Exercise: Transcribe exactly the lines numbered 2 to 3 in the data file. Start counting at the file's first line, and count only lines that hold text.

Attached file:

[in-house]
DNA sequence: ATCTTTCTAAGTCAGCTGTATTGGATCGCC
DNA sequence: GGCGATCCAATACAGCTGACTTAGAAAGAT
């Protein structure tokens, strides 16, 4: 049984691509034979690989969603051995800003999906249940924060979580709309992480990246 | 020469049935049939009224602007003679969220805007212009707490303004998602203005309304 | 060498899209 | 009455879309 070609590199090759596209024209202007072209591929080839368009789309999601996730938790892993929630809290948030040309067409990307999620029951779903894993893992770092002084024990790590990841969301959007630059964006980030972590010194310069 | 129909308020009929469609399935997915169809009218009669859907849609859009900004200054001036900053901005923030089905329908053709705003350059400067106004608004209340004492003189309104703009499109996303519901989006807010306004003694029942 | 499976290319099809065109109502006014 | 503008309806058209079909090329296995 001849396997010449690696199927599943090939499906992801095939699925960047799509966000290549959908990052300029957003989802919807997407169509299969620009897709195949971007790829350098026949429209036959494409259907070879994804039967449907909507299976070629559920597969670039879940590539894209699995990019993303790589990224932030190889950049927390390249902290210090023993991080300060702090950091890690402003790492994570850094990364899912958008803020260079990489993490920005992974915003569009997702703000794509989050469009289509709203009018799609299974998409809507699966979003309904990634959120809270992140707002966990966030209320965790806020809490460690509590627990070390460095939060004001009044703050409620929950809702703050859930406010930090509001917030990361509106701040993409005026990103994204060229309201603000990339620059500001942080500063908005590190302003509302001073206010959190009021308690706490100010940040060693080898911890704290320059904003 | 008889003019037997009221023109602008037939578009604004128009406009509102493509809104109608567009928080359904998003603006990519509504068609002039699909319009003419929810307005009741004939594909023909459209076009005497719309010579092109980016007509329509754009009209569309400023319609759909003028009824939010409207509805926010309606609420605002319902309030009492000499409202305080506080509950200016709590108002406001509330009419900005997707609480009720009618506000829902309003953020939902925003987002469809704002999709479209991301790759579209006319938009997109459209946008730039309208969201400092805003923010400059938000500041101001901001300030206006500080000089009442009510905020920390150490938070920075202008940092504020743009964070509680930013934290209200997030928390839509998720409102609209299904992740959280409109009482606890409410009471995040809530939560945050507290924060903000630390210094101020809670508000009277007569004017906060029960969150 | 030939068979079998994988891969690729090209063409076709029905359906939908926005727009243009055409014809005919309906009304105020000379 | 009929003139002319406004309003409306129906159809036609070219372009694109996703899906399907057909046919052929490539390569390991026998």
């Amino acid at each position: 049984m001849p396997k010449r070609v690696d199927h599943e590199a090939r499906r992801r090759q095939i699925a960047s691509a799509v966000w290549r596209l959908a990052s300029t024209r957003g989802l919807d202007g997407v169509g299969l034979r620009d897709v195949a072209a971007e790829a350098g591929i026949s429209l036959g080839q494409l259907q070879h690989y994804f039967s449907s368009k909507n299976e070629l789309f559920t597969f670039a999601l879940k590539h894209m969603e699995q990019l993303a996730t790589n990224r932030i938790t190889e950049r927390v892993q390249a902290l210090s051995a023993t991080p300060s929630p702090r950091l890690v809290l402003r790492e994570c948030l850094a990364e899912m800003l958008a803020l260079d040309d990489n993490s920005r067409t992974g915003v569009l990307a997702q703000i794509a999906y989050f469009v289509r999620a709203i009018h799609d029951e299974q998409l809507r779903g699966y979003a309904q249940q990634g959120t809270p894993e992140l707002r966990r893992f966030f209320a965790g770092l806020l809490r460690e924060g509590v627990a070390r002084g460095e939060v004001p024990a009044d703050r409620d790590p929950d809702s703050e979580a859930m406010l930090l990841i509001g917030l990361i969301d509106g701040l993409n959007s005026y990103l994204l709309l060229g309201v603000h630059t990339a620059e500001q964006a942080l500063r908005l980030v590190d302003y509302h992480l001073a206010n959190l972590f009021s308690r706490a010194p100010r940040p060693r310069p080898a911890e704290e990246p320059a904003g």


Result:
DNA sequence: ATCTTTCTAAGTCAGCTGTATTGGATCGCC
DNA sequence: GGCGATCCAATACAGCTGACTTAGAAAGAT